Here’s to car designers who never make the headlines

As a journalist, I keep hearing automakers speak about how their new product was designed using inspiration from an eagle or a shark. It all fascinates me because deep down inside, petrol heads like me are still kids who would draw a car of their liking on a piece of paper using crayons.

But as much as the car has evolved, its design too evolved over time and the crucial factor here is ways of designing have come their way from the early 20th century.

Allow me to explain on the pretext that I will not get into explaining some PXD-C200TE design software that made designing a car way easier than it was done using pen and paper.

In the earlier days of car production, things were simple. A car-maker would produce the chassis, bolt the engine and suspension parts to the car and then give it to the owners who then took it to a coach-building factory, who then designed cars according to the buyers’ liking.

Cars were beautiful back then but not safe as such. Many lives were lost. With the development of safety systems over time like seatbelts and airbags, design had to be changed taking safety into account.

So, in the ’70s, along with the development of crazy hairstyles and rock-n-roll, cars were designed with better safety. Also, cars had now become more accessible and more and more people could lay their hands on one. Not in India, of course, for our country was way backwards in this category.

Because car-makers had to mass produce cars, exclusivity was lost. Coach-builders were resigned to building one-off concepts, and thus beautiful cars came once in a blue moon. Why? building beautiful cars is tough when you have a budget cap. Just look at the mainstream cars today, even with the technological advancements, most cars are still drab-looking.

It was around that time car-makers started using wind tunnels to shape cars. Subsequently, software was developed to make life easy for the designer. This was actually the by-product of people wanting cars that gave good mileage and could carry more people with ease.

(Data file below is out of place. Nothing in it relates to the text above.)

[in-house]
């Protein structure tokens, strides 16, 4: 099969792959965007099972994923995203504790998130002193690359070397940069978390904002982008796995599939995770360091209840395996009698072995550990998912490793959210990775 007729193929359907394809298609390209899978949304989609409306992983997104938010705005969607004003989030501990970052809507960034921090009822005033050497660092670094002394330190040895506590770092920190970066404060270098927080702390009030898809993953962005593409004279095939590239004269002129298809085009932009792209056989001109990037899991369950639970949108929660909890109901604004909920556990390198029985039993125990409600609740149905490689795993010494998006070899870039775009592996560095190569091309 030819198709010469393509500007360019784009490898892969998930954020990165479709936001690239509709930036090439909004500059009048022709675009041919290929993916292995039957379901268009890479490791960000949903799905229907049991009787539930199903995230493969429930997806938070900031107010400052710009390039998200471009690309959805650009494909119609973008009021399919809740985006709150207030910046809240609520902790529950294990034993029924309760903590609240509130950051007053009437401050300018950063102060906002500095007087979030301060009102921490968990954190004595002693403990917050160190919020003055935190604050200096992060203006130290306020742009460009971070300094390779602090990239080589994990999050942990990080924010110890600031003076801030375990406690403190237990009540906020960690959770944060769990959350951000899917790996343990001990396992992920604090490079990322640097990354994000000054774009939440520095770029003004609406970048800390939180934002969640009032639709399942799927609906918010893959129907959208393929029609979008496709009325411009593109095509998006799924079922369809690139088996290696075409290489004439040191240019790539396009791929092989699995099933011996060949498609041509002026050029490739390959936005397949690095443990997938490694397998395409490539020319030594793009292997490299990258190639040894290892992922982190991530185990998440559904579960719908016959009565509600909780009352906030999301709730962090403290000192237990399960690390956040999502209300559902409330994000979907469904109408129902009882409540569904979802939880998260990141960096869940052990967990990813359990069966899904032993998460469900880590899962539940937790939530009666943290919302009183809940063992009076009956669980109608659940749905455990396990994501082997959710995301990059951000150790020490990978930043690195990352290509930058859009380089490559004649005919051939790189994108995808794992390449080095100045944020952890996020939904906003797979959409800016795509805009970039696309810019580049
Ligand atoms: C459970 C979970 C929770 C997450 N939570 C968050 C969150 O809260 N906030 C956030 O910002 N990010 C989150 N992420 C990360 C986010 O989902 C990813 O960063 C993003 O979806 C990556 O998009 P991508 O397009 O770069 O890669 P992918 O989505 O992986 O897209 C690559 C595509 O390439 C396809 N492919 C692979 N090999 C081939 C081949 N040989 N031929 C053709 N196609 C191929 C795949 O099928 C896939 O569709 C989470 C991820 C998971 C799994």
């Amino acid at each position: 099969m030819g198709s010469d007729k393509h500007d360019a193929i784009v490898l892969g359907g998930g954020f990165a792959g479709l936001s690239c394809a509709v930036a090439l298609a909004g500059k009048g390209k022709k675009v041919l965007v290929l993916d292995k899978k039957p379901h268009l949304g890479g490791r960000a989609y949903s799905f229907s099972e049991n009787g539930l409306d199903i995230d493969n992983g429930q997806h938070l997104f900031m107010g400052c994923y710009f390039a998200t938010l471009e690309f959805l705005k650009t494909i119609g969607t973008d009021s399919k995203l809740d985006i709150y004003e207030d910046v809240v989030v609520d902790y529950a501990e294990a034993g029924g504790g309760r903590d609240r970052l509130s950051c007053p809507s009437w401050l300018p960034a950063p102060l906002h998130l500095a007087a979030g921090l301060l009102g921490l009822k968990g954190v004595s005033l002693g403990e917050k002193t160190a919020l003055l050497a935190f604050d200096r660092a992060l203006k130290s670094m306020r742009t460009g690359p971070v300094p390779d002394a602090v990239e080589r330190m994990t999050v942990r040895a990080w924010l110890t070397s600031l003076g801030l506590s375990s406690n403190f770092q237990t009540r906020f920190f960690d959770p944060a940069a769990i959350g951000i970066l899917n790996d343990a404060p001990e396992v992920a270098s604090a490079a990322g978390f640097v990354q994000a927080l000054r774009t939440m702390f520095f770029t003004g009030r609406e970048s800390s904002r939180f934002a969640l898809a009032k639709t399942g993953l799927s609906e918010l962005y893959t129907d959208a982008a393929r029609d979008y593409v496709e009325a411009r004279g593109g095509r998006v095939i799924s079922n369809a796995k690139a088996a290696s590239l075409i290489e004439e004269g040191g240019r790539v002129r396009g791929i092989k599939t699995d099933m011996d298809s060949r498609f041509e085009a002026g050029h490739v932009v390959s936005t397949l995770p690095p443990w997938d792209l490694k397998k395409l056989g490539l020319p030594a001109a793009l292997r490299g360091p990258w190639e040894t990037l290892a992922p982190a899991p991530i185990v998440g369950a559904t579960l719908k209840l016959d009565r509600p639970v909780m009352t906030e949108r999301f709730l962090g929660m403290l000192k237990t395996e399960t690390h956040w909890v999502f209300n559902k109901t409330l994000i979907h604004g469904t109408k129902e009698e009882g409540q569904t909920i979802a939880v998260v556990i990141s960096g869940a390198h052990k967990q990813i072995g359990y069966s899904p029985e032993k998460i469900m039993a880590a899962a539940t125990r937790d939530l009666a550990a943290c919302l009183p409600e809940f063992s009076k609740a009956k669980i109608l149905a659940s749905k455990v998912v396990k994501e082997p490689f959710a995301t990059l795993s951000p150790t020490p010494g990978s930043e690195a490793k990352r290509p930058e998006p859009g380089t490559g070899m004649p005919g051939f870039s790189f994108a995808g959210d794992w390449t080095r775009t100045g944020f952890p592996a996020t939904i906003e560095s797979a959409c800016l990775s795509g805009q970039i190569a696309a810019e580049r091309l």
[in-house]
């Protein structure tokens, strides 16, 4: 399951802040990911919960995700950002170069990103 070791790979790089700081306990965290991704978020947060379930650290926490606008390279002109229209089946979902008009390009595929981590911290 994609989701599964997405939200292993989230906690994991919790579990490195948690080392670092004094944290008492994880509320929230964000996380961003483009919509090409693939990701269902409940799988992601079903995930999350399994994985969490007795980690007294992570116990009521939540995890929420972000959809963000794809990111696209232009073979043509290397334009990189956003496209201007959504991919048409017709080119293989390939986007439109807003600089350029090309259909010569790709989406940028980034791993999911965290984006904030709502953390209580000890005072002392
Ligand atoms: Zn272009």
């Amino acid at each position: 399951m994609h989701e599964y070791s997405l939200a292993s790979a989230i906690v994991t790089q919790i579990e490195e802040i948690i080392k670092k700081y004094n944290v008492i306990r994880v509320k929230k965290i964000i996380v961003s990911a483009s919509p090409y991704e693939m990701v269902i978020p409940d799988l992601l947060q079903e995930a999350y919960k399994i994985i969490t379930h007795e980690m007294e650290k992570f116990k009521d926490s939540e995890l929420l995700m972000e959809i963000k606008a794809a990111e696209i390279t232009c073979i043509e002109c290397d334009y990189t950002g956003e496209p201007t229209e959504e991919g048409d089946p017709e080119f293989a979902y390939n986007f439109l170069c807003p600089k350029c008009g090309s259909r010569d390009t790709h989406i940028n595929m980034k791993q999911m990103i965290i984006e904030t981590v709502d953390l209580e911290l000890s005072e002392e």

While a young businessman could do with a two-seater sports car, most families preferred a thrummy little hatchback that was quick but could also take their dog in the boot if they wished.

Thus, out went curvaceous body styles and in came straight lines, that could easily be pressed in a dye. Even supercars of that time did not escape such designs, pitifully.

However, with time, people learnt to play with coefficient of friction (that somehow is termed Cd), and made cars streamlined, mostly to eke more mileage out of the cars.

As the century dawned, car-makers started to heed the word of the accountants. Thus, all the beautiful concepts never saw the light of day and those that did had changed so much that they looked like before and after images of a person who underwent plastic surgery.

But today, humans have learnt to play with design. Supercars are looking prettier and angrier according to their roles, GTs are looking cool and because of clever design do not weigh as much many mountains. Modern mainstream cars, too, are not as ugly as they were, but still, they can be better.

What is important to note here is that a car’s design changed in the inside as well. In the present time, cars have wireless mobile charging, cup holders, touchscreens and the lot and still, appeal to those who buy it. That I think is the true victory of designers, because it is the insides that one notices the most.

But there is one thing that I have refrained from talking – software. Because no matter how better software become, with laser pens and computerised this and that, no matter how much accountants poke their nose into car-making, design has and will come from one point – the human brain. That is what makes us special, eh?

Praveen Kumar S